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Brief Reviews
by Phoebe-Lou Adams

The Reckoning: The Murder of Christopher Marlowe

by Charles Nicholl.

Harcourt Brace, 432 pages, $24.95.

Christopher Marlowe, admired poet, successful playwright, homosexual, and suspected atheist, was killed in 1593, officially in a brawl over a bar bill, and his killer was acquitted on grounds of self-defense. The details of the affair were lost for centuries in unexamined records and since their rediscovery have raised scholarly eyebrows, including those of Mr. Nicholl. He has done a staggering amount of research on Marlowe's companions at that fatal meeting. There were three of them--Ingram Frizer, Nicholas Skeres, and Robert Poley. The party assembled at about ten in the morning, not at a tavern but in the house of a respectable widow who, presumably, did not accommodate uncredentialed riffraff. So who were Marlowe's companions? Two, like Marlowe, were or had been employed in the intelligence service operated by Sir Francis Walsingham, and Frizer, the killer, was a servant (in the Elizabethan sense of any salaried employee) of Thomas Walsingham, who had also done secret-service work for his senior cousin. The group certainly looks like a gathering--or should it be a snoop? --of spies. Mr. Nicholl has discovered a great deal about the Walsingham intelligence network and the kind of people included in it, and the greater part of his book presents a fascinating gallery of informers, entrappers, double agents, and plain rogues. He believes that Marlowe's death was calculated murder, arranged because the poet threatened to become a spanner in the works of an elaborate unofficial plot. The theory is possible, even plausible, but as Mr. Nicholl acknowledges, his evidence falls short of proof. Marlowe had a record of violence. The other three did not. It remains conceivable that the killing was indeed tipsy self-defense against a dangerously belligerent drunk, for in the eight or more hours they spent together, those people cannot have stuck to water. No sensible Londoner willingly touched that poisonous stuff.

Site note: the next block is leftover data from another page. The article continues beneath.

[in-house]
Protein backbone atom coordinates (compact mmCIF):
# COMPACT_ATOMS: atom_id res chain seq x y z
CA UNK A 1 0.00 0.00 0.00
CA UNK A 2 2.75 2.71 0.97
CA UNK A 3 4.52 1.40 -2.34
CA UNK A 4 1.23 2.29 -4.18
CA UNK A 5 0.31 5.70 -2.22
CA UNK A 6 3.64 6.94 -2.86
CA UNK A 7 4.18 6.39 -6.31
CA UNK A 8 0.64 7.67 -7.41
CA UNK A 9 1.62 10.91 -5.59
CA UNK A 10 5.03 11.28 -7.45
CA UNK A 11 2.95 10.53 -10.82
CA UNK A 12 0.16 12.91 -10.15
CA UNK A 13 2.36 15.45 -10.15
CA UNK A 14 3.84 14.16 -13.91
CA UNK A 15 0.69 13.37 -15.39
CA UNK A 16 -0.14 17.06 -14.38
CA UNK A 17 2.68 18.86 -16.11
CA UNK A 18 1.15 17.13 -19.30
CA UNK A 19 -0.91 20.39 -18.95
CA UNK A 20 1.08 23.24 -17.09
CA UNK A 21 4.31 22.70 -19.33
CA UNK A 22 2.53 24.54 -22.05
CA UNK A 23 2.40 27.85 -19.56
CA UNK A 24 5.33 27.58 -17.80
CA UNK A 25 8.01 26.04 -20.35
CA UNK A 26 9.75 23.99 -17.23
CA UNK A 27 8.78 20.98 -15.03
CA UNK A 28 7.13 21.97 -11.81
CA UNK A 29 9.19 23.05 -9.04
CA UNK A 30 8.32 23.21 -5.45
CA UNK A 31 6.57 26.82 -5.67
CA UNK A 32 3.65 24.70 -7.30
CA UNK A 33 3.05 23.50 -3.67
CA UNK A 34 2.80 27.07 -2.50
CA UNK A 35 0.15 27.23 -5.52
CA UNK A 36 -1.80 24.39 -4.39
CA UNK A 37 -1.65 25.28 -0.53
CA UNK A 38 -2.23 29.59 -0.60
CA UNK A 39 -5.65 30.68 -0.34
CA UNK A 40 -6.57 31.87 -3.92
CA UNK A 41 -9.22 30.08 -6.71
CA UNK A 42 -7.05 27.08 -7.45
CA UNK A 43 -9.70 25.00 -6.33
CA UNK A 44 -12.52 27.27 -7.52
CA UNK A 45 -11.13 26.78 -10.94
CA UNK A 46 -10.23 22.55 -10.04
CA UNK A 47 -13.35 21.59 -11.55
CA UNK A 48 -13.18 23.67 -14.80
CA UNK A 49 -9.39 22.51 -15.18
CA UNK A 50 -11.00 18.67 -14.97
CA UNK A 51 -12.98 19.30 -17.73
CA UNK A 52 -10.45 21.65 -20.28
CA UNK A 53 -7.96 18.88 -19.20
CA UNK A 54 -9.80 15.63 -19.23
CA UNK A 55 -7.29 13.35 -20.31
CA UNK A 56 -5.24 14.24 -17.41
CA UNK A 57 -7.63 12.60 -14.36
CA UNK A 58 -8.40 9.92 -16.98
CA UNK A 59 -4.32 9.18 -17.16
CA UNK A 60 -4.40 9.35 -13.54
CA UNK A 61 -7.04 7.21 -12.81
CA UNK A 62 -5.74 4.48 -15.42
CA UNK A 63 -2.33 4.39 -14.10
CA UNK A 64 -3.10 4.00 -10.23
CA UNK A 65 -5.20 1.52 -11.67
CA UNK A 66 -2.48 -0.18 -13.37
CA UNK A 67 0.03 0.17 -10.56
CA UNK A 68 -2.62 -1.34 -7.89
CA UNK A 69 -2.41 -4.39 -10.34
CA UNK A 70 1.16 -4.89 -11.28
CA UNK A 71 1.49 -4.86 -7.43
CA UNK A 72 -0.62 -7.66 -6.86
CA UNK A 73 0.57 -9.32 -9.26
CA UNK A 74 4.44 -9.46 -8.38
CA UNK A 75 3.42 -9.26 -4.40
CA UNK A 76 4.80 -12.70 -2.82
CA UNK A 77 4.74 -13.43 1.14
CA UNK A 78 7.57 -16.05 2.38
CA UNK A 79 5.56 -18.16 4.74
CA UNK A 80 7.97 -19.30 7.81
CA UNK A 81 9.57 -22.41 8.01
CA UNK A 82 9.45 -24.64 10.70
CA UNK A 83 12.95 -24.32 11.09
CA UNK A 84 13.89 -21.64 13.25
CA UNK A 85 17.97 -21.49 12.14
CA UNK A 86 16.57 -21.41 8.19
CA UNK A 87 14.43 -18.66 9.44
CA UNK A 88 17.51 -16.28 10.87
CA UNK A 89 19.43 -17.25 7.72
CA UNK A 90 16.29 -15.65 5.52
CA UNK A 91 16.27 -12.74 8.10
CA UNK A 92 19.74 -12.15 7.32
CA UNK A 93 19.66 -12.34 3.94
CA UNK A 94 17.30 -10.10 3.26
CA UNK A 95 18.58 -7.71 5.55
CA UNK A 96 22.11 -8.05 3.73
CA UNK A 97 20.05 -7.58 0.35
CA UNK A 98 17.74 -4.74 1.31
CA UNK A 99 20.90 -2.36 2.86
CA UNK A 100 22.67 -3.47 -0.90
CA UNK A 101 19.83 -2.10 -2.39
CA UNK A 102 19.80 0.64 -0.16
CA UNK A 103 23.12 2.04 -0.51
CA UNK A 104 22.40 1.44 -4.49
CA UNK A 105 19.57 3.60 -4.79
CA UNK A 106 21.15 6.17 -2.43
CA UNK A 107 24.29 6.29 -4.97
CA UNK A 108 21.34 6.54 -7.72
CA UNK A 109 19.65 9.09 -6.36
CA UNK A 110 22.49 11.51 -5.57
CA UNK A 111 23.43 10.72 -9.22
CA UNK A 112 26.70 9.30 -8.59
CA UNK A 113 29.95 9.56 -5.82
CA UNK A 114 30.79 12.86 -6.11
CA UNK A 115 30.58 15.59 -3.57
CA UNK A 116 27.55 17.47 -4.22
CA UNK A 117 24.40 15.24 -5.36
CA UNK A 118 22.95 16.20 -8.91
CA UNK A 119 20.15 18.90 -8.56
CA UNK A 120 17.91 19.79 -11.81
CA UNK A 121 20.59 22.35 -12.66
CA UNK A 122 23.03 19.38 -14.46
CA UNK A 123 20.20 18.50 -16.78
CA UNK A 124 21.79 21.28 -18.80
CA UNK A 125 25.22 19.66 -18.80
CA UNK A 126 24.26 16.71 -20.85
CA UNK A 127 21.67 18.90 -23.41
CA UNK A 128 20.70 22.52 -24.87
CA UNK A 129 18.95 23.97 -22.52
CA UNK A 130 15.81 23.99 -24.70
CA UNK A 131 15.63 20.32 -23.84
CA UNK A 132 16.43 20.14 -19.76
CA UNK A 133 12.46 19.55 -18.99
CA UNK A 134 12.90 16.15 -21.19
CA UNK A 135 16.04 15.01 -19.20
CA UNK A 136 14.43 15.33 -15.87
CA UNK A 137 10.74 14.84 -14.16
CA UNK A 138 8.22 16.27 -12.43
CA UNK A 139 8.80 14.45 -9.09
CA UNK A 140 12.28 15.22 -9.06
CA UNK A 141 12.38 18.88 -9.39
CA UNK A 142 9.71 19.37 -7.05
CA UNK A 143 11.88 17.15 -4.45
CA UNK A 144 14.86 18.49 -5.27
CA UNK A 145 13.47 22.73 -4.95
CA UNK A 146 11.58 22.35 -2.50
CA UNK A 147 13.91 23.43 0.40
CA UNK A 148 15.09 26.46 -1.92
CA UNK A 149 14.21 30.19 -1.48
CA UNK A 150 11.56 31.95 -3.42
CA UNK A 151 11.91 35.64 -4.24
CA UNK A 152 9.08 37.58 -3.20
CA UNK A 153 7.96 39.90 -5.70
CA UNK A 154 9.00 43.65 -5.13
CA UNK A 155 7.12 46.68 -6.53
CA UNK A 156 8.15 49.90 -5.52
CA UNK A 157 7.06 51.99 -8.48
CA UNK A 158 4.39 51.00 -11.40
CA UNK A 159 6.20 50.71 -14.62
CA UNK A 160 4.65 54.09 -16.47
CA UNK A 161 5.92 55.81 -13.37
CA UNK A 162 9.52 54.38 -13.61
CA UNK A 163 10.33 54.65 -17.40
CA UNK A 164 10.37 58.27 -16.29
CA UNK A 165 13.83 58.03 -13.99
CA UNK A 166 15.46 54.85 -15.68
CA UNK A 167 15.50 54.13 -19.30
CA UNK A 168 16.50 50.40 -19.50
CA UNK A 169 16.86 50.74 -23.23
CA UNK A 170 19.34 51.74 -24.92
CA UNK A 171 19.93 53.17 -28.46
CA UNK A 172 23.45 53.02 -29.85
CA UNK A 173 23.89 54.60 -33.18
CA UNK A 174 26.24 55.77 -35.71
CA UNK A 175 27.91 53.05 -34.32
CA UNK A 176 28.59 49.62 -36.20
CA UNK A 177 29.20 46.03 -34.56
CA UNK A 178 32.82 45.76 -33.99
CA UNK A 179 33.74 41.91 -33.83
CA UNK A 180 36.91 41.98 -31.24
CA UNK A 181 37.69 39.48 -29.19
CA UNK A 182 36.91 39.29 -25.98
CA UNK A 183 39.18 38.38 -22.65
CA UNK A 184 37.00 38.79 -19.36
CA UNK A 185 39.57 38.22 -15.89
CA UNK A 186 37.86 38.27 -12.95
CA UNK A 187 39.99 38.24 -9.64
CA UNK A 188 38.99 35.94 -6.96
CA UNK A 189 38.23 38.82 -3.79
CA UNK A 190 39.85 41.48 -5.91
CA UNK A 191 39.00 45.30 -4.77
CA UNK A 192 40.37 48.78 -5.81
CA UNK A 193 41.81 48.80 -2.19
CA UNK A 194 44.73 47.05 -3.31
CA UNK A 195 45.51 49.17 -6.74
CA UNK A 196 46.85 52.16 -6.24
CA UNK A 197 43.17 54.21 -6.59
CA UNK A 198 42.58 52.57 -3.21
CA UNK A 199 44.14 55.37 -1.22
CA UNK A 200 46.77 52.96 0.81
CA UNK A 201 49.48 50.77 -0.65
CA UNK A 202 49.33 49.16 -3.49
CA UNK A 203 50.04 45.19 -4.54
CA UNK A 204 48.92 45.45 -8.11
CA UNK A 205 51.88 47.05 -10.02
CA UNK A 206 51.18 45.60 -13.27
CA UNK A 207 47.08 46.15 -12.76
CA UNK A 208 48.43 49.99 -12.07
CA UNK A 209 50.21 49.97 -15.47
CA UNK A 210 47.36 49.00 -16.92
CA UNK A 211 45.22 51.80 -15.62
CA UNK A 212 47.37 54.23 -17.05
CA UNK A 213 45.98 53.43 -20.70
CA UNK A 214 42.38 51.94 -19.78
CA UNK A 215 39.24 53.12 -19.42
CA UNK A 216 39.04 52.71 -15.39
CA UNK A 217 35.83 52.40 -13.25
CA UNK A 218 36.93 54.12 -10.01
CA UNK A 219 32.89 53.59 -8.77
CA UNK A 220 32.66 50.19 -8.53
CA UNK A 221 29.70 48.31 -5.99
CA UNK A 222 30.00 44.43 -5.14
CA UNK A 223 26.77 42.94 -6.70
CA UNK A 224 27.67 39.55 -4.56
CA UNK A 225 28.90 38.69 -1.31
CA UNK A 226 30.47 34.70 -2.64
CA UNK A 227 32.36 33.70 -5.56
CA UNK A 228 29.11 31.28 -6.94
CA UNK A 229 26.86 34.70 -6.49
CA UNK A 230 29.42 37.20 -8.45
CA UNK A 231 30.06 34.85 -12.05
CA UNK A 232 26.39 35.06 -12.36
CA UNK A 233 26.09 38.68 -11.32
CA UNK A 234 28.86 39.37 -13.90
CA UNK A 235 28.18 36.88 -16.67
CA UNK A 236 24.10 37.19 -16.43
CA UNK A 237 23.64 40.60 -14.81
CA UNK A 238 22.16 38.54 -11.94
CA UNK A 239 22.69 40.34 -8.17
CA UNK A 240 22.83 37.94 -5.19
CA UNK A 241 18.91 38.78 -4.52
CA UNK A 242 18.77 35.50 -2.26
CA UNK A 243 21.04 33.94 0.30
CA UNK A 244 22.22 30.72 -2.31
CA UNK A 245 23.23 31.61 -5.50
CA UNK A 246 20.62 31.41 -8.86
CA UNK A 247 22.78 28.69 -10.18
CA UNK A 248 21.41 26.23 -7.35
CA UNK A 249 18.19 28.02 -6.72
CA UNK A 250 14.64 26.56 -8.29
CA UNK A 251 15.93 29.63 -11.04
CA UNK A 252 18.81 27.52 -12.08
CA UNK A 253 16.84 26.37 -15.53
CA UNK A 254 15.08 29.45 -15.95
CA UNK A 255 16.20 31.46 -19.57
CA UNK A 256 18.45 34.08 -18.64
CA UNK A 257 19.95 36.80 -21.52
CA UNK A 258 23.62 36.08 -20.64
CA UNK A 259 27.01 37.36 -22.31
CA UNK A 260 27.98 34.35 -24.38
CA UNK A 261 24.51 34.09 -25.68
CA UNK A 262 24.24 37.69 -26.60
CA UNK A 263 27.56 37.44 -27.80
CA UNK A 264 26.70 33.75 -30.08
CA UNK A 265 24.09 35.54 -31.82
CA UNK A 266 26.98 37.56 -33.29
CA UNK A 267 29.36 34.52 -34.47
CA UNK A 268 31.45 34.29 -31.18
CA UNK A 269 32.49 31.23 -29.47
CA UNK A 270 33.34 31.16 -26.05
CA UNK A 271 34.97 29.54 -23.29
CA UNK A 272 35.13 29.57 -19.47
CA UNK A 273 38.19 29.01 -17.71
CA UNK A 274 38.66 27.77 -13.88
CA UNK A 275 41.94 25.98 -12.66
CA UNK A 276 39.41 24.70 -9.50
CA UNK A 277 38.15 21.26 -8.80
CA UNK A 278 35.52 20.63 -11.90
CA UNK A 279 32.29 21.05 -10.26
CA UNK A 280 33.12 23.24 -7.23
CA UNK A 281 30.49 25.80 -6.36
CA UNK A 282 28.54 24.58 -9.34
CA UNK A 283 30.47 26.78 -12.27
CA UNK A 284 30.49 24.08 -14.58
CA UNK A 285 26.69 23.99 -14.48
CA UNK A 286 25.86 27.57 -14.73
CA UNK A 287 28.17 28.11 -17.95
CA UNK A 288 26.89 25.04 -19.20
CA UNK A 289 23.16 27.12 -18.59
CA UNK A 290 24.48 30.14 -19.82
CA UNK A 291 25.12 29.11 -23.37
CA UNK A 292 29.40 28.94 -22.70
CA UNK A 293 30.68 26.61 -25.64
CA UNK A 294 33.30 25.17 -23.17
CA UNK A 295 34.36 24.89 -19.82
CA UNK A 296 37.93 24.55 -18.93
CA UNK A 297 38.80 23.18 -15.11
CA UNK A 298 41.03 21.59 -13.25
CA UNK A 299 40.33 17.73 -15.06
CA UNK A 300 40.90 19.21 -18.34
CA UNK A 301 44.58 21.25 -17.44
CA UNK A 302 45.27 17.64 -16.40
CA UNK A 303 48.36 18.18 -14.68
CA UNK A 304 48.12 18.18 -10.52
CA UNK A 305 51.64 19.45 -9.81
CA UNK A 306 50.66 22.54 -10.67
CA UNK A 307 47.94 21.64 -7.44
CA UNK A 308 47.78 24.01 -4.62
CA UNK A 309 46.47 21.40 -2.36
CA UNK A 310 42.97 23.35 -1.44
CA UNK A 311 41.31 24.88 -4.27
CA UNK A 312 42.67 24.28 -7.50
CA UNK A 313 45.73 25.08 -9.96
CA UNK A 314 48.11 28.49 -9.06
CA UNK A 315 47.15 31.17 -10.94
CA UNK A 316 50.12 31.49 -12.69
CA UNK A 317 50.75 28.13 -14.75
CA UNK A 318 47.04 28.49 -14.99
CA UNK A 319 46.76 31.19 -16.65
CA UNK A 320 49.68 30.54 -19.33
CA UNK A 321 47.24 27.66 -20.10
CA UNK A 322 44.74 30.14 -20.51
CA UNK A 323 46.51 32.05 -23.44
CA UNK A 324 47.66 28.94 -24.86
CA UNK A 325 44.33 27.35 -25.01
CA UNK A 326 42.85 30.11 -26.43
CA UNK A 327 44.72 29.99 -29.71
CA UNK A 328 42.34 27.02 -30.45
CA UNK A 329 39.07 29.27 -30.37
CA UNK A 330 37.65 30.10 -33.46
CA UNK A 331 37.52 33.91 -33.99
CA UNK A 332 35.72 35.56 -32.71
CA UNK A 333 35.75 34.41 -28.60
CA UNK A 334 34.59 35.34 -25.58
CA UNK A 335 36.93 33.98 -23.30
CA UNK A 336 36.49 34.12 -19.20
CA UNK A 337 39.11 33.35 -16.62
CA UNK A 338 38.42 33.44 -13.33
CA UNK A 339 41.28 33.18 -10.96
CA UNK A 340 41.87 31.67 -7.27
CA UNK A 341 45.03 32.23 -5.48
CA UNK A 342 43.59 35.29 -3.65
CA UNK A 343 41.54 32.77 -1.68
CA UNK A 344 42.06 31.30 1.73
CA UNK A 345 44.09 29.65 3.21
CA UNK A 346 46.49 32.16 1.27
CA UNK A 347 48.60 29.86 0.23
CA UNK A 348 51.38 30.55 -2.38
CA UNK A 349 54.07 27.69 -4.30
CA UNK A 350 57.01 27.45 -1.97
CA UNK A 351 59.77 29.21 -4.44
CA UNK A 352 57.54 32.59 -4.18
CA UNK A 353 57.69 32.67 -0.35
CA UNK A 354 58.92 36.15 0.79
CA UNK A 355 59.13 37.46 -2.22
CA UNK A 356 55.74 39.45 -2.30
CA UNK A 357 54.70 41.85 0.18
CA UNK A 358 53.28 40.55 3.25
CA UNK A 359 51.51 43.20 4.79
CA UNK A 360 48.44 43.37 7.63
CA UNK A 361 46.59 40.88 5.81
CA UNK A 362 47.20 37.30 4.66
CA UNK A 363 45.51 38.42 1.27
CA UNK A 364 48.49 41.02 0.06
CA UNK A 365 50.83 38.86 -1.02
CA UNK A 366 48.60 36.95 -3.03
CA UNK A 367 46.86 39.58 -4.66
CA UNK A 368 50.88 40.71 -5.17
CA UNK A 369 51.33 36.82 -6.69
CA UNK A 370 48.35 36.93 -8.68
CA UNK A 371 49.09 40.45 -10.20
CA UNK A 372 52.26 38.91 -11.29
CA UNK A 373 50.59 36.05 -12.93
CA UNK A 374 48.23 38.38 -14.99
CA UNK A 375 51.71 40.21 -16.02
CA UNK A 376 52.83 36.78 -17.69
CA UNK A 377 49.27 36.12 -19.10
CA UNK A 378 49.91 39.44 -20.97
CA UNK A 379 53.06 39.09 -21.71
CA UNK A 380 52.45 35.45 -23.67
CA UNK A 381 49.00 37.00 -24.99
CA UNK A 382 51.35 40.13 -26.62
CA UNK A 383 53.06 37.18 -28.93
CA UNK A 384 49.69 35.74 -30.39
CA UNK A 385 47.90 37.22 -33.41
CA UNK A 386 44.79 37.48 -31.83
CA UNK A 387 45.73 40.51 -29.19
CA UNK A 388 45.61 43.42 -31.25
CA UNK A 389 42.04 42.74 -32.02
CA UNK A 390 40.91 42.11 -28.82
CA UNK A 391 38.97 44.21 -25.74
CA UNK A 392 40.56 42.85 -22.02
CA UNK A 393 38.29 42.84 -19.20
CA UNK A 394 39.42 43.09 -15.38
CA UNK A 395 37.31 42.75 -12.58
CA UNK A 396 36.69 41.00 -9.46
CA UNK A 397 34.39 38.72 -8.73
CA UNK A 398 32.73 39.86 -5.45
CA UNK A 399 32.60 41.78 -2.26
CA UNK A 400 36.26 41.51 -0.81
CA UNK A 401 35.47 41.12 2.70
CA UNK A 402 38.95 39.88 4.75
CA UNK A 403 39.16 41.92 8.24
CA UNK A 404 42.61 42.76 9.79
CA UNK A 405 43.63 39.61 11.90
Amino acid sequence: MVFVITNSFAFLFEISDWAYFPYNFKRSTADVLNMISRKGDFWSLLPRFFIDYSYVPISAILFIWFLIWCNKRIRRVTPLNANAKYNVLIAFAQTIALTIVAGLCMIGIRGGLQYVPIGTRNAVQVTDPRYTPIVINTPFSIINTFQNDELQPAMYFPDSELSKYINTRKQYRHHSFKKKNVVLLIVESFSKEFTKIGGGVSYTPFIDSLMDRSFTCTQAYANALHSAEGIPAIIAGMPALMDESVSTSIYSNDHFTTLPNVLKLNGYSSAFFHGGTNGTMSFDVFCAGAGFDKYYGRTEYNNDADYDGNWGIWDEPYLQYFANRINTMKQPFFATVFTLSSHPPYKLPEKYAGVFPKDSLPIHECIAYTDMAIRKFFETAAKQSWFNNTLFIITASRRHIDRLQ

Six Walks in the Fictional Woods

by Umberto Eco.

Harvard, 148 pages, $18.95.

Mr. Eco delivered the Charles Eliot Norton Lectures at Harvard in 1992-1993, and his remarks are, as one would expect, erudite, wide-ranging, and slyly humorous. His basic theme is the character and conduct of the properly accomplished reader, meaning one who recognizes the author's intention and contributes the appropriate suspension of disbelief even in the case of what Mr. Eco summarizes as "postmodern narrative," which has "by now inured readers to every possible metafictional depravity." Mr. Eco's literary examples range from Dante to Dumas, from Sterne to Spillane. His text is thought-provoking, often outright funny, and full of surprising juxtapositions.

Cats in the Sun

by Hans Silvester.

Chronicle, 144 pages, $29.95.

Mr. Silvester, a travel photographer noted for patience as well as skill, must have used all of the former in his study of cats on the Greek islands. Such cats are not household pets, although a few do, by persistent association with particular humans, establish rights to particular doorsteps. The islanders view them rather as independent fellow citizens whose efficiency in rodent control entitles them to respect and support. Mr. Silvester, who evidently enjoyed his reputation as "the fool who runs after the cats," photographed cats dozing, playing, arguing, politely accepting small tributes, and marching in dignified procession with a prospective source of provender. He filmed one cat airborne between gunwale and quay with a fish in its mouth, another dealing with an uncivil dog, and another working a mouse through twelve amazing shots. These must be the finest pictures ever taken of cats, both for the variety of the actions and for the absence of any attempt by the photographer to make the animals anything but their feline selves. The backgrounds of soft-edged, human-scale island architecture are an additional delight.